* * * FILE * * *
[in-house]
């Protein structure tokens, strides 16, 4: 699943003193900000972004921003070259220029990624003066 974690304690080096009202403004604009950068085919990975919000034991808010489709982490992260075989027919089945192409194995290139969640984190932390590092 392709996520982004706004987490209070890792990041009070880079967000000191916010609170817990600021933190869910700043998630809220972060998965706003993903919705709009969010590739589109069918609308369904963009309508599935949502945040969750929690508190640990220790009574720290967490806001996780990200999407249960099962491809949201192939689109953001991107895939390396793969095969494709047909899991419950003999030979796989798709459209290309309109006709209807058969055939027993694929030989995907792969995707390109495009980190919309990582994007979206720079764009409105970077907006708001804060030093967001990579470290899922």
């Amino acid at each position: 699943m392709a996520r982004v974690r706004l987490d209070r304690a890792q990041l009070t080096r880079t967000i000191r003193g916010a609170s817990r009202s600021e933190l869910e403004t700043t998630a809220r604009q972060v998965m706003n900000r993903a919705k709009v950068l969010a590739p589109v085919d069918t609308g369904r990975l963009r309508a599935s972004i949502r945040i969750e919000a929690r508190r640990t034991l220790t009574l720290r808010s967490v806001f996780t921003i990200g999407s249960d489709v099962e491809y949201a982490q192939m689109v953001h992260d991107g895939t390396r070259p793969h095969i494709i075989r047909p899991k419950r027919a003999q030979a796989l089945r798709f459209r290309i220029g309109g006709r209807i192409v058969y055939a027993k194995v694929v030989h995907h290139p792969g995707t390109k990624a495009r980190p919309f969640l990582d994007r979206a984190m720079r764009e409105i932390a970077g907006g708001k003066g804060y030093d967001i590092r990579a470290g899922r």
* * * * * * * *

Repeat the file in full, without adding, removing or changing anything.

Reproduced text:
[in-house]
């Protein structure tokens, strides 16, 4: 699943003193900000972004921003070259220029990624003066 974690304690080096009202403004604009950068085919990975919000034991808010489709982490992260075989027919089945192409194995290139969640984190932390590092 392709996520982004706004987490209070890792990041009070880079967000000191916010609170817990600021933190869910700043998630809220972060998965706003993903919705709009969010590739589109069918609308369904963009309508599935949502945040969750929690508190640990220790009574720290967490806001996780990200999407249960099962491809949201192939689109953001991107895939390396793969095969494709047909899991419950003999030979796989798709459209290309309109006709209807058969055939027993694929030989995907792969995707390109495009980190919309990582994007979206720079764009409105970077907006708001804060030093967001990579470290899922």
């Amino acid at each position: 699943m392709a996520r982004v974690r706004l987490d209070r304690a890792q990041l009070t080096r880079t967000i000191r003193g916010a609170s817990r009202s600021e933190l869910e403004t700043t998630a809220r604009q972060v998965m706003n900000r993903a919705k709009v950068l969010a590739p589109v085919d069918t609308g369904r990975l963009r309508a599935s972004i949502r945040i969750e919000a929690r508190r640990t034991l220790t009574l720290r808010s967490v806001f996780t921003i990200g999407s249960d489709v099962e491809y949201a982490q192939m689109v953001h992260d991107g895939t390396r070259p793969h095969i494709i075989r047909p899991k419950r027919a003999q030979a796989l089945r798709f459209r290309i220029g309109g006709r209807i192409v058969y055939a027993k194995v694929v030989h995907h290139p792969g995707t390109k990624a495009r980190p919309f969640l990582d994007r979206a984190m720079r764009e409105i932390a970077g907006g708001k003066g804060y030093d967001i590092r990579a470290g899922r």